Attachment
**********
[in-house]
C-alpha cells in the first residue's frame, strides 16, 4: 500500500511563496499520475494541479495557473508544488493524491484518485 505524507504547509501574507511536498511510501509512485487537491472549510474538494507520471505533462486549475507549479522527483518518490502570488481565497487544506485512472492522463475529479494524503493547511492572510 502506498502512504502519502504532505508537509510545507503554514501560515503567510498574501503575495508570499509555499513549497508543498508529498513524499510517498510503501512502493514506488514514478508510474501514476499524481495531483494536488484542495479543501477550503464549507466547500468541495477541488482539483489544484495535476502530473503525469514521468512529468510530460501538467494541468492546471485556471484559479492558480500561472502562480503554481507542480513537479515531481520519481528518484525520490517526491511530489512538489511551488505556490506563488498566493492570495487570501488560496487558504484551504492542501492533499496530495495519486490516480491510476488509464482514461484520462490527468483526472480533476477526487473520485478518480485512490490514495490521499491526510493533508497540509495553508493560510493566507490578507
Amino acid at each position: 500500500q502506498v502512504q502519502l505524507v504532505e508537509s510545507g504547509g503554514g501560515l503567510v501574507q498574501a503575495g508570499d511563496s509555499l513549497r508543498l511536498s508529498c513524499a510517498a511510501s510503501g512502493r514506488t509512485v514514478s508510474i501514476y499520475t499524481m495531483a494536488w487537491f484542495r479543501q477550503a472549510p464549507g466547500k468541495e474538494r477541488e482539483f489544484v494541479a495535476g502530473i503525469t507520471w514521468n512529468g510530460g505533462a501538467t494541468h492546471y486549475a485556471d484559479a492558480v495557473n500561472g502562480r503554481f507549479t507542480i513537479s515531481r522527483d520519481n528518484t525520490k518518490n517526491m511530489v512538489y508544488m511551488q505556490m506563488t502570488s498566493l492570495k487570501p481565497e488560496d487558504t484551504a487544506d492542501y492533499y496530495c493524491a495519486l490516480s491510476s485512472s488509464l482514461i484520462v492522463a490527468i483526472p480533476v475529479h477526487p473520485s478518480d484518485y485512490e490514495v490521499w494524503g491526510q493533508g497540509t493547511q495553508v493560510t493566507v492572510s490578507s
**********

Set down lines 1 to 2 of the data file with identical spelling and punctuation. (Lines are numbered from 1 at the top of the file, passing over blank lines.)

[in-house]
C-alpha cells in the first residue's frame, strides 16, 4: 500500500511563496499520475494541479495557473508544488493524491484518485 505524507504547509501574507511536498511510501509512485487537491472549510474538494507520471505533462486549475507549479522527483518518490502570488481565497487544506485512472492522463475529479494524503493547511492572510 502506498502512504502519502504532505508537509510545507503554514501560515503567510498574501503575495508570499509555499513549497508543498508529498513524499510517498510503501512502493514506488514514478508510474501514476499524481495531483494536488484542495479543501477550503464549507466547500468541495477541488482539483489544484495535476502530473503525469514521468512529468510530460501538467494541468492546471485556471484559479492558480500561472502562480503554481507542480513537479515531481520519481528518484525520490517526491511530489512538489511551488505556490506563488498566493492570495487570501488560496487558504484551504492542501492533499496530495495519486490516480491510476488509464482514461484520462490527468483526472480533476477526487473520485478518480485512490490514495490521499491526510493533508497540509495553508493560510493566507490578507